Palm Sunday. April 13th 2014.
Mt 21:1-11; Is 50:4-7; Phil 2:6-11; Mt 27:11-54
The power of Humility
“He humbled Himself.”
In the course of my vocation discernment journey, I attended many “Come and see” weekends, visiting with the religious communities that I was thinking of joining. I would usually find myself with a group of men about my age who were really thinking of joining one of these communities. On some of those gatherings, the question that usually arose among us prospective religious was, “Which of the three evangelical counsels – poverty, chastity or obedience – was most demanding of us?” Most of the time chastity topped the list. It seemed we were all set to live lives of evangelical poverty and wholehearted obedience but it seemed we needed just a little bit more divine help in living consecrated chastity.
But now I know better. I have had to face my ever present self will that makes religious obedience difficult. I have had to come to grips with the heart’s insatiable want for more that constantly challenges the genuineness of evangelical poverty. I have come to realize that we were then asking the wrong questions about the vows. The question should not have been which of these vows is the most demanding but how deep were we willing to humble ourselves so that God’s grace will prevail in us and over the demands of the vows. Those three vows are not possible without the virtue of humility. Even genuine love that animates the vows is rooted in humility. (1Cor 13:4-5) Without humility, we will constantly seek to get more of material and spiritual goods till we lose the sense of our dependence on God and then violate the vow of poverty. Without humility, we will surely not obey any religious superior out of love for God. Without humility, we surely cannot love others without seeking to possess the beloved so as to gain something from them and this basically puts an end to genuine consecrated chastity.
Palm Sunday highlights how Jesus dealt with the huge demands of being the innocent Savior of all mankind. The liturgy begins with the account of Jesus entering Jerusalem while the crowd proclaims Him as the prophet. What is Jerusalem known for as a city? They are known for killing prophets and they lived up to this reputation. Jesus once exclaimed, “It is impossible for a prophet to die outside Jerusalem.”(Cf. Lk 13:33-34) Yet Jesus knowingly enters into Jerusalem knowing fully well what awaits Him in the city. Where does He get this inner strength to do such a thing? The letter to the Philippians tells us that Jesus first “emptied Himself, taking the form of a slave, and coming in human likeness.” As if it was not enough for Him to become one like us, he also “humbled Himself, becoming obedient to the point of death, even death on a cross.” Though He is the true Son of God, the Second Person of the Blessed Trinity, the author and source of all graces, because He continuously humbled Himself in His humanity, the power of God was immensely manifested in His human actions.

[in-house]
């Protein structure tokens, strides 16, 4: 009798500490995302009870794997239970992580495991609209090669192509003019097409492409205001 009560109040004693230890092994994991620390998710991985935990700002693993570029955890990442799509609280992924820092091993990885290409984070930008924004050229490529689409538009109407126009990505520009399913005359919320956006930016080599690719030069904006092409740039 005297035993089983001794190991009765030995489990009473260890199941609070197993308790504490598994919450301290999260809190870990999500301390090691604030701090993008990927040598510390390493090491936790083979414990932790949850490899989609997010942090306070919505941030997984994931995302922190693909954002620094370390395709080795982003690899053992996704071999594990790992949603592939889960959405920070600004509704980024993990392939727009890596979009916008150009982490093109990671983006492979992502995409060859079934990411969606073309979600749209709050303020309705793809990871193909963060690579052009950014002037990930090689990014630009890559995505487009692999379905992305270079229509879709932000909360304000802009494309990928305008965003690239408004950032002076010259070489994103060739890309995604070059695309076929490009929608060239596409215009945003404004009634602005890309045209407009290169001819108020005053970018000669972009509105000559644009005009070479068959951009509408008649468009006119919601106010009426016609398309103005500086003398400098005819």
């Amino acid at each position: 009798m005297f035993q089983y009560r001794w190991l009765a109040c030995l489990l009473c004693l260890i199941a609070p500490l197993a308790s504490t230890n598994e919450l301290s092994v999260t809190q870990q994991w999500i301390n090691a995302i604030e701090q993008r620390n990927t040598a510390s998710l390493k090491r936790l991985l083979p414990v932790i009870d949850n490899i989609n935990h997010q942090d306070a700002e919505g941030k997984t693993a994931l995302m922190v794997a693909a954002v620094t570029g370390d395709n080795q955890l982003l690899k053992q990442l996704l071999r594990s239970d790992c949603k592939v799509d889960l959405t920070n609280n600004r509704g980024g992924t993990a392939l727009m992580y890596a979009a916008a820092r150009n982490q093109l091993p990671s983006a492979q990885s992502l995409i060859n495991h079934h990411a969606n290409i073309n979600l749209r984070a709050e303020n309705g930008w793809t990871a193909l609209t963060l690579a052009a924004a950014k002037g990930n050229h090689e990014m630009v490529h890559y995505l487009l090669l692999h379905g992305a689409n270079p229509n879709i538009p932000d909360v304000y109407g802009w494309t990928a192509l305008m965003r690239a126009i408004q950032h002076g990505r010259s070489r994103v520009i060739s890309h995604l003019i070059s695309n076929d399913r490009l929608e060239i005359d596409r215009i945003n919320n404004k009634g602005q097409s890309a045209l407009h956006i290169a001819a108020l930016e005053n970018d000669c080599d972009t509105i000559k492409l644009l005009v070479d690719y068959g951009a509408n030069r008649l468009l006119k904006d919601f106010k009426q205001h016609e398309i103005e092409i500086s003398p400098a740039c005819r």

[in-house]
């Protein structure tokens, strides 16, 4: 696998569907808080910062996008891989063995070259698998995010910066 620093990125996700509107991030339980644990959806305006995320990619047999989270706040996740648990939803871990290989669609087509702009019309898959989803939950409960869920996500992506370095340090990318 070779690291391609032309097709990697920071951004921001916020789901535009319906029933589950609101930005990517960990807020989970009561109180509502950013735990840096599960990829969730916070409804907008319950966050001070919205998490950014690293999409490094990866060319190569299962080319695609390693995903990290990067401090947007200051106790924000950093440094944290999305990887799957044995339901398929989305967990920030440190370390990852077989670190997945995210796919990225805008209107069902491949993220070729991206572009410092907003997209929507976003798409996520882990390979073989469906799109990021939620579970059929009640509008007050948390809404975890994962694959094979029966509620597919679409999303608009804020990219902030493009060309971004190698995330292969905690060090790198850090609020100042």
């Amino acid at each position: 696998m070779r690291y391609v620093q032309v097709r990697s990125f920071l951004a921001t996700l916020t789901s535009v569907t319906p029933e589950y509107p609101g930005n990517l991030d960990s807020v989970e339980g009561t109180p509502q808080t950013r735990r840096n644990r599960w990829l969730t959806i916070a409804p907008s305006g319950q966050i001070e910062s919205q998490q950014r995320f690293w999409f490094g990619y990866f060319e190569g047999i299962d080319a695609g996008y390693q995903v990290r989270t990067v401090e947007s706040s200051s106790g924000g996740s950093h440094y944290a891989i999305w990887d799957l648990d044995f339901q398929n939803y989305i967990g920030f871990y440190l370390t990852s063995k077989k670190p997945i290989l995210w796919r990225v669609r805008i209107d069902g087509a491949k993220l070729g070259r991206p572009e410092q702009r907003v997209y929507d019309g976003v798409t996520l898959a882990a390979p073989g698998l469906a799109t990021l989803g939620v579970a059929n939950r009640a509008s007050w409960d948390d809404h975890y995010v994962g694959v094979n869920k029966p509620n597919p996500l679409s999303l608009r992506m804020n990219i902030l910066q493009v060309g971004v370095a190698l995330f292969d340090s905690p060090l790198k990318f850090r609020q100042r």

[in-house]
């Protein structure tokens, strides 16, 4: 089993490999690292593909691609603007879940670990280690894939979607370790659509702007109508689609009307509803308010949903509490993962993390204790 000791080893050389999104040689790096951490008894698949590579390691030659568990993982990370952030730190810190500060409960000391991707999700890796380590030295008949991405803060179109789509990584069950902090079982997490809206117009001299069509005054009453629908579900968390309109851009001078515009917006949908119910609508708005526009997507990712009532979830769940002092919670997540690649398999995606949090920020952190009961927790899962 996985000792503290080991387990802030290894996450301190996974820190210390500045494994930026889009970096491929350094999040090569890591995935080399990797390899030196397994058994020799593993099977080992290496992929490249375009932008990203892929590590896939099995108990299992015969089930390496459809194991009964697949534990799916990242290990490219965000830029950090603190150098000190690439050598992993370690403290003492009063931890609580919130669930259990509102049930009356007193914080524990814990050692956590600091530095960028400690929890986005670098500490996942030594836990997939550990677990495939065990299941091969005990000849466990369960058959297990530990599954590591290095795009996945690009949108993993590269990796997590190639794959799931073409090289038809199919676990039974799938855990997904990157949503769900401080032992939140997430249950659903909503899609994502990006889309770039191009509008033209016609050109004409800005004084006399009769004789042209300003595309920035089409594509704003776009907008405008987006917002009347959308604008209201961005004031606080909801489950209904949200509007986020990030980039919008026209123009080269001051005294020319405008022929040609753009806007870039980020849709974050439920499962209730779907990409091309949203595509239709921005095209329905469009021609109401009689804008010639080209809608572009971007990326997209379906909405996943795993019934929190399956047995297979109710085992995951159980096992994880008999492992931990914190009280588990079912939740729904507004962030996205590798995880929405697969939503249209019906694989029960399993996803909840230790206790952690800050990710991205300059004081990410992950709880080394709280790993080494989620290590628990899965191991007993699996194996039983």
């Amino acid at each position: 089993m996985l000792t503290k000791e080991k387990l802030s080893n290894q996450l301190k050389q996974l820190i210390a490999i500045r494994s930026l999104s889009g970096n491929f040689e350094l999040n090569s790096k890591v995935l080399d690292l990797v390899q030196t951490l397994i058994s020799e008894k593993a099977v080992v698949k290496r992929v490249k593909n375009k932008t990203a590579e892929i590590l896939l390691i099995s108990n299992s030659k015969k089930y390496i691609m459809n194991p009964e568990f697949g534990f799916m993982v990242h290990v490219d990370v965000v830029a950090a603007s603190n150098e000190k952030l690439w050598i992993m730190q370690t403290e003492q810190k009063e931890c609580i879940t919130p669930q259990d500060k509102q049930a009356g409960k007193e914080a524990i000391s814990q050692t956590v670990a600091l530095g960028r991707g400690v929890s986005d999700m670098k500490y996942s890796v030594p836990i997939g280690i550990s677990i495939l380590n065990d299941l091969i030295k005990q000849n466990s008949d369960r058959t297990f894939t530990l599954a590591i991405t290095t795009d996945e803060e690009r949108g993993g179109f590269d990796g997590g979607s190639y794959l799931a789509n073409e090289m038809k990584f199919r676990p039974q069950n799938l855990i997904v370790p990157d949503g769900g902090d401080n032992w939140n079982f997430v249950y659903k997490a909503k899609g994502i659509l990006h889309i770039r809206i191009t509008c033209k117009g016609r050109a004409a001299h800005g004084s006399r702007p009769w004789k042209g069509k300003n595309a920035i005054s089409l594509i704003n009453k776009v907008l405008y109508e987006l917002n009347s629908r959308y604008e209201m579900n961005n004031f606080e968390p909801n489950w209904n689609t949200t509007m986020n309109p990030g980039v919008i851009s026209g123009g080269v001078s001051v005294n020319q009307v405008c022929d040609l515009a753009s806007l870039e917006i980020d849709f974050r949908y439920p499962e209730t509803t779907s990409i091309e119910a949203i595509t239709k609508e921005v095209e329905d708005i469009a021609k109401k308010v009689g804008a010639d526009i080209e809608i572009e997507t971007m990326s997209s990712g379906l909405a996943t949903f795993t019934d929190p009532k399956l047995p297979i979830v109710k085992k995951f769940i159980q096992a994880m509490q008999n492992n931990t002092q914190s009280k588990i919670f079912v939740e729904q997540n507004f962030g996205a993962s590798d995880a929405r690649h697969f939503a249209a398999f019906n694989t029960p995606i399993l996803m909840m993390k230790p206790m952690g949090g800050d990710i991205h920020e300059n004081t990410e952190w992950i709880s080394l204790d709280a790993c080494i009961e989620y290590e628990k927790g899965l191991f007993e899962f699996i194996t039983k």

Jesus’ humility had no limits. Jesus began with humility, continued with humility and ended with humility and this is why the power of God was present in His humanity. He humbled Himself to surrender Himself completely to a creature of His when He chose to be a slave in the womb of the Blessed Virgin Mary, completely dependent on her as her son and obedient to her as His mother. He humbled Himself to be born in a manger, to live as a son of a carpenter and to heed the rude commands of the Jewish and Roman leaders. He enters Jerusalem today on a borrowed donkey! In His humility, He accepted the painful humiliations of His Passion, the abandonment by His disciples, His condemnation by those of His own nation and his burial in the another person’s tomb. Because of this His humility without limits, “God greatly exalted Him and bestowed on Him the name above all names” such that all knees in heaven and earth must bend at the name of the Lord Jesus.